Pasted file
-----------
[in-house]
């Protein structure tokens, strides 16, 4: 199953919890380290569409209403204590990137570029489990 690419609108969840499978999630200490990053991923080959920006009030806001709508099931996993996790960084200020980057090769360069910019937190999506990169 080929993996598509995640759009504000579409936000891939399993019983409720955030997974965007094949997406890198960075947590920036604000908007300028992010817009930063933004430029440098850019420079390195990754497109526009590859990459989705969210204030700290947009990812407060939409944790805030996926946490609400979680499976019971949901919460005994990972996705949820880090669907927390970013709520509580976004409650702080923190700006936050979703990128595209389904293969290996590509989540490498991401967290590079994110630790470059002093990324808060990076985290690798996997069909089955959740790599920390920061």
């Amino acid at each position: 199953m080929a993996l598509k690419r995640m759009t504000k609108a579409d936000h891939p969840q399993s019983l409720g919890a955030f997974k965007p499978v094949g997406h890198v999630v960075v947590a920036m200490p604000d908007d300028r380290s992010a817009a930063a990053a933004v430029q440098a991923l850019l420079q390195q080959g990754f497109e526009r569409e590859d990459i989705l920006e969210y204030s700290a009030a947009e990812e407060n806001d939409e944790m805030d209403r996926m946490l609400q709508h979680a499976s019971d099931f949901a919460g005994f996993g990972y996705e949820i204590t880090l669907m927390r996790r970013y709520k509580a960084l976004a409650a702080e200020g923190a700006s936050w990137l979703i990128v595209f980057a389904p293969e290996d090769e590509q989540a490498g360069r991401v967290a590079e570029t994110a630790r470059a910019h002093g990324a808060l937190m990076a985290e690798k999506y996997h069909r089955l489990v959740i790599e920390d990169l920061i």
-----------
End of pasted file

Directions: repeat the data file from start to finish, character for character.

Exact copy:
[in-house]
């Protein structure tokens, strides 16, 4: 199953919890380290569409209403204590990137570029489990 690419609108969840499978999630200490990053991923080959920006009030806001709508099931996993996790960084200020980057090769360069910019937190999506990169 080929993996598509995640759009504000579409936000891939399993019983409720955030997974965007094949997406890198960075947590920036604000908007300028992010817009930063933004430029440098850019420079390195990754497109526009590859990459989705969210204030700290947009990812407060939409944790805030996926946490609400979680499976019971949901919460005994990972996705949820880090669907927390970013709520509580976004409650702080923190700006936050979703990128595209389904293969290996590509989540490498991401967290590079994110630790470059002093990324808060990076985290690798996997069909089955959740790599920390920061």
């Amino acid at each position: 199953m080929a993996l598509k690419r995640m759009t504000k609108a579409d936000h891939p969840q399993s019983l409720g919890a955030f997974k965007p499978v094949g997406h890198v999630v960075v947590a920036m200490p604000d908007d300028r380290s992010a817009a930063a990053a933004v430029q440098a991923l850019l420079q390195q080959g990754f497109e526009r569409e590859d990459i989705l920006e969210y204030s700290a009030a947009e990812e407060n806001d939409e944790m805030d209403r996926m946490l609400q709508h979680a499976s019971d099931f949901a919460g005994f996993g990972y996705e949820i204590t880090l669907m927390r996790r970013y709520k509580a960084l976004a409650a702080e200020g923190a700006s936050w990137l979703i990128v595209f980057a389904p293969e290996d090769e590509q989540a490498g360069r991401v967290a590079e570029t994110a630790r470059a910019h002093g990324a808060l937190m990076a985290e690798k999506y996997h069909r089955l489990v959740i790599e920390d990169l920061i």